Seattle law creating ‘cutthroat’ environment for minimum wage jobs

Apr 15, 2015, 2:06 PM | Updated: 2:09 pm

The new minimum wage in Seattle became law April 1. It may still be too early to tell, but so far, ...

The new minimum wage in Seattle became law April 1. It may still be too early to tell, but so far, there haven't been many issues, according to Working Washington. (AP)


Seattle’s higher minimum wage could be creating more competition for low-paying jobs.

Owners of a Seattle Subway shop on the border of Shoreline are being told by their employees that other shops are offering better wages.

Related: Minimum wage protests planned across Washington

The employees are saying, “‘Oh, we’re going to leave to go to downtown Subways because they’re offering $12 to $13 an hour,” Heidi Mann said. “Now it’s becoming cutthroat even for the minimum wage [job].”

The new minimum wage in Seattle became law two weeks ago. Mann said sales are similar to March sales, but the customer count &#8212 so far &#8212 is down. Mann and her husband raised prices by 25 to 50 cents on their menu, which attributes to why sales are similar.

However, Mann worries about the future of the restaurant if foot traffic continues to dwindle.

“In the long run, if our customer count continues to decline, we’ll be in trouble,” she said.

The employees of the Manns’ Seattle restaurant have said they receive fewer tips, too, because of the higher menu prices.

How the Seattle law is impacting businesses on a large-scale still remains to be seen.

“It is definitely early still,” said Working Washington spokesperson Sage Wilson. “We have not heard any large-scale complaints about people not paying the $11.”

Working Washington is a group that has pushed for a “fair economy.”

Wilson noted it is still early in outreach efforts and some employers – and maybe even employees – are not aware of what wages should be.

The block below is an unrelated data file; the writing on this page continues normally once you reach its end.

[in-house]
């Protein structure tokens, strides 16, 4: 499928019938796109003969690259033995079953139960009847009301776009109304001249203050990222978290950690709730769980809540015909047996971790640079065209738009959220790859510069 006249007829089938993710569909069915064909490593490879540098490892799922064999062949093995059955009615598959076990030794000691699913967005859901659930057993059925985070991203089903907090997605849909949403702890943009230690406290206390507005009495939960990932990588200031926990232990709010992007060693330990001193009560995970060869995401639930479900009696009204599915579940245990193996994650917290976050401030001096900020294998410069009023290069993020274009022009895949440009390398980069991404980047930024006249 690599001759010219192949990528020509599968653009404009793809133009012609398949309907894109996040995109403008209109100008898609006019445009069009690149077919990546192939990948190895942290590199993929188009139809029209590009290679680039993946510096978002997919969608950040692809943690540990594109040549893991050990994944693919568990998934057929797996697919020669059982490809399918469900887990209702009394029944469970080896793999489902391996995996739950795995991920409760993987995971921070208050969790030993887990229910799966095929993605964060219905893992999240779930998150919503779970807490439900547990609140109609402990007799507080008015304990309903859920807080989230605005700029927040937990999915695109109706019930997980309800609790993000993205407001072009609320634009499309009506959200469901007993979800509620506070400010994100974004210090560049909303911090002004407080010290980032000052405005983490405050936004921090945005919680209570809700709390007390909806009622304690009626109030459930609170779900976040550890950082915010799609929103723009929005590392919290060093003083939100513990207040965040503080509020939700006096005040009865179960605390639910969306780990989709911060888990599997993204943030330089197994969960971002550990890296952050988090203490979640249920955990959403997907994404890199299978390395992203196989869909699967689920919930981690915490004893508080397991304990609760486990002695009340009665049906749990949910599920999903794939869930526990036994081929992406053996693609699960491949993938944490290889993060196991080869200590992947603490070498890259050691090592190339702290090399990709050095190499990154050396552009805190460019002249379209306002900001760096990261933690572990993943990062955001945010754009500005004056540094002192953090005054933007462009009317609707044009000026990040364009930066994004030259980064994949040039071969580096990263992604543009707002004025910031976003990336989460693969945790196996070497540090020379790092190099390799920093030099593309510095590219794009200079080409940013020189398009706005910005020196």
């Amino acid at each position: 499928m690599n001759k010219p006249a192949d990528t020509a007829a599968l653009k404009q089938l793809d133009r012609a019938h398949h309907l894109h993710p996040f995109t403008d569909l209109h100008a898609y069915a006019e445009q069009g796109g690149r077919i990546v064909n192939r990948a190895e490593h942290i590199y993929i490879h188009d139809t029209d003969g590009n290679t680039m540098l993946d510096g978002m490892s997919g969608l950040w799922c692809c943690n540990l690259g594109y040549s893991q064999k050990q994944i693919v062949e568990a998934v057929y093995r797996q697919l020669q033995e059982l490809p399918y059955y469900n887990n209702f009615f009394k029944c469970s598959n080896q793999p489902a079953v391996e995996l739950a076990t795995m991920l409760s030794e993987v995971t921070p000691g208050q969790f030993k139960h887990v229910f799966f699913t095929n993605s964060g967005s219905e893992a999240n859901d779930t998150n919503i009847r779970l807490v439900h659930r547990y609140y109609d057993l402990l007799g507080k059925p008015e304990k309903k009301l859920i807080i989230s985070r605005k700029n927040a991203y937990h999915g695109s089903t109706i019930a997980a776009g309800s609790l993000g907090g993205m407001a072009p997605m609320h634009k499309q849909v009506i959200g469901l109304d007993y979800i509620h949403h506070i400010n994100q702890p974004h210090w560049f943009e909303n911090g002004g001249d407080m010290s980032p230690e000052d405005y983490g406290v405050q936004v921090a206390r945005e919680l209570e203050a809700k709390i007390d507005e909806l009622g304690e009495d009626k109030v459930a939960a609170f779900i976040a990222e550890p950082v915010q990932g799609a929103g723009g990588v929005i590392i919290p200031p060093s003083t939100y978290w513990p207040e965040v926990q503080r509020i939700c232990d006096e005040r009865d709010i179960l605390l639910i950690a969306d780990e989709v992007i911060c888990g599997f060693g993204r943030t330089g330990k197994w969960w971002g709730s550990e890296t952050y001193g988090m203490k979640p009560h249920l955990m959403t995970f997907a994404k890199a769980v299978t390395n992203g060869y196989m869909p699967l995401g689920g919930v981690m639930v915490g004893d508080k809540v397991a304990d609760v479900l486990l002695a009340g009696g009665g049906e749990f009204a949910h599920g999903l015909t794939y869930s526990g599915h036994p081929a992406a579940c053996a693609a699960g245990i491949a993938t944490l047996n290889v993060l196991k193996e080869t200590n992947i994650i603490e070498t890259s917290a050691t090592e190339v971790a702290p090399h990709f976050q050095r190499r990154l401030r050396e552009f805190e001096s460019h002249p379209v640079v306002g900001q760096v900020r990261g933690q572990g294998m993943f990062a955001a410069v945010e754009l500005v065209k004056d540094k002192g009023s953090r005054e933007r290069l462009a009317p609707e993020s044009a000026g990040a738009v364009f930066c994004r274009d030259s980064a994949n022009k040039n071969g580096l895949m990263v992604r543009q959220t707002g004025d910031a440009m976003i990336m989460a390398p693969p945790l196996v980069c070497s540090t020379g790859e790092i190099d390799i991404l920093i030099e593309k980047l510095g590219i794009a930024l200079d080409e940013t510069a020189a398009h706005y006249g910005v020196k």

The wage ordinance gives businesses the option to phase in higher wages over several years. Businesses with more than 500 employees nationally have three years; those providing health insurance will have four. According to Seattle’s roll-out schedule, employees working for these large companies should be making at least $11 per hour.

Smaller businesses will have seven years to phase in the higher wages, which will include consideration for tips and healthcare costs.

By Jan. 1, 2016, people working for large businesses will be making up to a minimum of $13 an hour.

“And I think that is when people are going to start seeing a substantial difference in what opportunities they have before them,” Wilson said.

January 2016 is also when Mann worries about further impacts to her business because they will have to increase prices even more to pay higher wages.

“We’re just really scared about what is going to happen in January when we have to pay $13 an hour,” she said. Prices will rise 75 cents to $1.25 she added.

The push for higher wages isn’t over.

On Wednesday, workers around the state are rallying for higher wages, according to Wilson.

“While [the law] is obviously a huge victory for Seattle workers … the rest of the state isn’t there yet,” he said.

Workers in Spokane, Yakima, Pasco, Olympia, and SeaTac are expected to participate.

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Seattle law creating ‘cutthroat’ environment for minimum wage jobs